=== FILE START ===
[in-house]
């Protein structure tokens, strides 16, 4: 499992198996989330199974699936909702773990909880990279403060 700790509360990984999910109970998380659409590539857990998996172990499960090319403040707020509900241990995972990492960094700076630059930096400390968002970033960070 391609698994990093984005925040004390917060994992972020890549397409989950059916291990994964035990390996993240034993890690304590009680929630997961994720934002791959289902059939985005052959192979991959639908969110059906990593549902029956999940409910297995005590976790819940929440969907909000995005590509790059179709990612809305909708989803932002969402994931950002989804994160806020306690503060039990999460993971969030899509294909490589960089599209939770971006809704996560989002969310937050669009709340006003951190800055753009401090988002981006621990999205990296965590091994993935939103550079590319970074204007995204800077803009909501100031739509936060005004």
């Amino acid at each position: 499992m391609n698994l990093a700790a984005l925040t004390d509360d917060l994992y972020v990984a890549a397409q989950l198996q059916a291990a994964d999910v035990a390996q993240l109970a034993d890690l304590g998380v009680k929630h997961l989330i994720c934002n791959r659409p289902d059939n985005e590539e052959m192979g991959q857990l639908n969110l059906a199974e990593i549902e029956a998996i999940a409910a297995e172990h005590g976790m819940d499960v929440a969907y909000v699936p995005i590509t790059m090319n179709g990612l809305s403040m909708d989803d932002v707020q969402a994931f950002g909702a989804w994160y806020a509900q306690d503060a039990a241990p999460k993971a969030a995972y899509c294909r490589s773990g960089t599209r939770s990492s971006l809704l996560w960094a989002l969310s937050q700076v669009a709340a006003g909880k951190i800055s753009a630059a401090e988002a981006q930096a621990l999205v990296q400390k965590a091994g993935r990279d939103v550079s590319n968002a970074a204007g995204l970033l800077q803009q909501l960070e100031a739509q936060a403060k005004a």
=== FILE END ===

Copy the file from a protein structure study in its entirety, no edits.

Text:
[in-house]
């Protein structure tokens, strides 16, 4: 499992198996989330199974699936909702773990909880990279403060 700790509360990984999910109970998380659409590539857990998996172990499960090319403040707020509900241990995972990492960094700076630059930096400390968002970033960070 391609698994990093984005925040004390917060994992972020890549397409989950059916291990994964035990390996993240034993890690304590009680929630997961994720934002791959289902059939985005052959192979991959639908969110059906990593549902029956999940409910297995005590976790819940929440969907909000995005590509790059179709990612809305909708989803932002969402994931950002989804994160806020306690503060039990999460993971969030899509294909490589960089599209939770971006809704996560989002969310937050669009709340006003951190800055753009401090988002981006621990999205990296965590091994993935939103550079590319970074204007995204800077803009909501100031739509936060005004």
């Amino acid at each position: 499992m391609n698994l990093a700790a984005l925040t004390d509360d917060l994992y972020v990984a890549a397409q989950l198996q059916a291990a994964d999910v035990a390996q993240l109970a034993d890690l304590g998380v009680k929630h997961l989330i994720c934002n791959r659409p289902d059939n985005e590539e052959m192979g991959q857990l639908n969110l059906a199974e990593i549902e029956a998996i999940a409910a297995e172990h005590g976790m819940d499960v929440a969907y909000v699936p995005i590509t790059m090319n179709g990612l809305s403040m909708d989803d932002v707020q969402a994931f950002g909702a989804w994160y806020a509900q306690d503060a039990a241990p999460k993971a969030a995972y899509c294909r490589s773990g960089t599209r939770s990492s971006l809704l996560w960094a989002l969310s937050q700076v669009a709340a006003g909880k951190i800055s753009a630059a401090e988002a981006q930096a621990l999205v990296q400390k965590a091994g993935r990279d939103v550079s590319n968002a970074a204007g995204l970033l800077q803009q909501l960070e100031a739509q936060a403060k005004a």